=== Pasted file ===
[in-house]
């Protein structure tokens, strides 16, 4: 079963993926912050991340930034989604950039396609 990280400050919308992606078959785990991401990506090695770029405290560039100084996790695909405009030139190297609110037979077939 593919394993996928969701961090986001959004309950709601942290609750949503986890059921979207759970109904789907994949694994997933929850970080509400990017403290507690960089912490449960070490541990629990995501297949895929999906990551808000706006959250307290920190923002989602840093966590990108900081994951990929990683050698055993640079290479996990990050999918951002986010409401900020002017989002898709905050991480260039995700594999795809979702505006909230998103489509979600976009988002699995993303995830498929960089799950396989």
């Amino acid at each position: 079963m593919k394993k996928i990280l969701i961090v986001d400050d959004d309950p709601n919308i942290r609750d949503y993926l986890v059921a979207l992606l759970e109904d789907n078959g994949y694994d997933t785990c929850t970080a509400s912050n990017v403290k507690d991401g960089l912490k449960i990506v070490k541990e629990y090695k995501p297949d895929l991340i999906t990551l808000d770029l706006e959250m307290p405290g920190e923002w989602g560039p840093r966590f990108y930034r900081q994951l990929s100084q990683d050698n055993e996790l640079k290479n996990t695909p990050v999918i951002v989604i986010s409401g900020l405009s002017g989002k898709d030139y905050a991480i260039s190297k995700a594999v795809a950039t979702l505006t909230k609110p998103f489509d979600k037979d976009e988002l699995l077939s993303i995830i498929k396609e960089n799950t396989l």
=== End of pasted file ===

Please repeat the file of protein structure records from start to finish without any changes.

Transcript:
[in-house]
């Protein structure tokens, strides 16, 4: 079963993926912050991340930034989604950039396609 990280400050919308992606078959785990991401990506090695770029405290560039100084996790695909405009030139190297609110037979077939 593919394993996928969701961090986001959004309950709601942290609750949503986890059921979207759970109904789907994949694994997933929850970080509400990017403290507690960089912490449960070490541990629990995501297949895929999906990551808000706006959250307290920190923002989602840093966590990108900081994951990929990683050698055993640079290479996990990050999918951002986010409401900020002017989002898709905050991480260039995700594999795809979702505006909230998103489509979600976009988002699995993303995830498929960089799950396989």
């Amino acid at each position: 079963m593919k394993k996928i990280l969701i961090v986001d400050d959004d309950p709601n919308i942290r609750d949503y993926l986890v059921a979207l992606l759970e109904d789907n078959g994949y694994d997933t785990c929850t970080a509400s912050n990017v403290k507690d991401g960089l912490k449960i990506v070490k541990e629990y090695k995501p297949d895929l991340i999906t990551l808000d770029l706006e959250m307290p405290g920190e923002w989602g560039p840093r966590f990108y930034r900081q994951l990929s100084q990683d050698n055993e996790l640079k290479n996990t695909p990050v999918i951002v989604i986010s409401g900020l405009s002017g989002k898709d030139y905050a991480i260039s190297k995700a594999v795809a950039t979702l505006t909230k609110p998103f489509d979600k037979d976009e988002l699995l077939s993303i995830i498929k396609e960089n799950t396989l």